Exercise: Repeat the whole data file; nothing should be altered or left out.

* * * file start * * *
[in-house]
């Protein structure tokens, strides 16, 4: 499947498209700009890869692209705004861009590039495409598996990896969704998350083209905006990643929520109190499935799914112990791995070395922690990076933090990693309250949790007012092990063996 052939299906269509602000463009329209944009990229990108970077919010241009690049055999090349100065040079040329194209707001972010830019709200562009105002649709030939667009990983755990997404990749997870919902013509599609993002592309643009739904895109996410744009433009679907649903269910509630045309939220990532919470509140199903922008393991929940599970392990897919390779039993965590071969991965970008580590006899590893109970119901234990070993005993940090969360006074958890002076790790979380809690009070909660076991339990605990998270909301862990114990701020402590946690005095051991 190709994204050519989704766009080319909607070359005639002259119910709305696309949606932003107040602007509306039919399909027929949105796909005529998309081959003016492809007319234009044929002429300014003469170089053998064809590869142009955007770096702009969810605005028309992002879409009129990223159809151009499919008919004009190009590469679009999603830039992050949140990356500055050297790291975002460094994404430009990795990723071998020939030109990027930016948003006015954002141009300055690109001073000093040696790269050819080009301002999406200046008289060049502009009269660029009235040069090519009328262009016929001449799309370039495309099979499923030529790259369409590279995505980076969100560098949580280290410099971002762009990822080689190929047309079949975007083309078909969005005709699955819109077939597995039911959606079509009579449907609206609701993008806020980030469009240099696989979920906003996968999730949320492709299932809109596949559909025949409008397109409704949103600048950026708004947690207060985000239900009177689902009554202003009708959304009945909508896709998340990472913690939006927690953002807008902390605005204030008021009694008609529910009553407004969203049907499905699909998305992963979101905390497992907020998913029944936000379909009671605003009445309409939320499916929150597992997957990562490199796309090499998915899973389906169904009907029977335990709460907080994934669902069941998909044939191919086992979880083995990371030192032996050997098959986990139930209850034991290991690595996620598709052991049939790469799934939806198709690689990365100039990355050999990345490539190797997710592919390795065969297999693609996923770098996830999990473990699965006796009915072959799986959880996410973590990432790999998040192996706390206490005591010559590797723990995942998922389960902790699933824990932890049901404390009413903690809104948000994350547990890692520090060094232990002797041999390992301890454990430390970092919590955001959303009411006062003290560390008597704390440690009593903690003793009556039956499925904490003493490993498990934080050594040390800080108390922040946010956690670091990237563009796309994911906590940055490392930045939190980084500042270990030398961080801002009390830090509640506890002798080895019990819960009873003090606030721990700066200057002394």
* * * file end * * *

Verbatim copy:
[in-house]
């Protein structure tokens, strides 16, 4: 499947498209700009890869692209705004861009590039495409598996990896969704998350083209905006990643929520109190499935799914112990791995070395922690990076933090990693309250949790007012092990063996 052939299906269509602000463009329209944009990229990108970077919010241009690049055999090349100065040079040329194209707001972010830019709200562009105002649709030939667009990983755990997404990749997870919902013509599609993002592309643009739904895109996410744009433009679907649903269910509630045309939220990532919470509140199903922008393991929940599970392990897919390779039993965590071969991965970008580590006899590893109970119901234990070993005993940090969360006074958890002076790790979380809690009070909660076991339990605990998270909301862990114990701020402590946690005095051991 190709994204050519989704766009080319909607070359005639002259119910709305696309949606932003107040602007509306039919399909027929949105796909005529998309081959003016492809007319234009044929002429300014003469170089053998064809590869142009955007770096702009969810605005028309992002879409009129990223159809151009499919008919004009190009590469679009999603830039992050949140990356500055050297790291975002460094994404430009990795990723071998020939030109990027930016948003006015954002141009300055690109001073000093040696790269050819080009301002999406200046008289060049502009009269660029009235040069090519009328262009016929001449799309370039495309099979499923030529790259369409590279995505980076969100560098949580280290410099971002762009990822080689190929047309079949975007083309078909969005005709699955819109077939597995039911959606079509009579449907609206609701993008806020980030469009240099696989979920906003996968999730949320492709299932809109596949559909025949409008397109409704949103600048950026708004947690207060985000239900009177689902009554202003009708959304009945909508896709998340990472913690939006927690953002807008902390605005204030008021009694008609529910009553407004969203049907499905699909998305992963979101905390497992907020998913029944936000379909009671605003009445309409939320499916929150597992997957990562490199796309090499998915899973389906169904009907029977335990709460907080994934669902069941998909044939191919086992979880083995990371030192032996050997098959986990139930209850034991290991690595996620598709052991049939790469799934939806198709690689990365100039990355050999990345490539190797997710592919390795065969297999693609996923770098996830999990473990699965006796009915072959799986959880996410973590990432790999998040192996706390206490005591010559590797723990995942998922389960902790699933824990932890049901404390009413903690809104948000994350547990890692520090060094232990002797041999390992301890454990430390970092919590955001959303009411006062003290560390008597704390440690009593903690003793009556039956499925904490003493490993498990934080050594040390800080108390922040946010956690670091990237563009796309994911906590940055490392930045939190980084500042270990030398961080801002009390830090509640506890002798080895019990819960009873003090606030721990700066200057002394």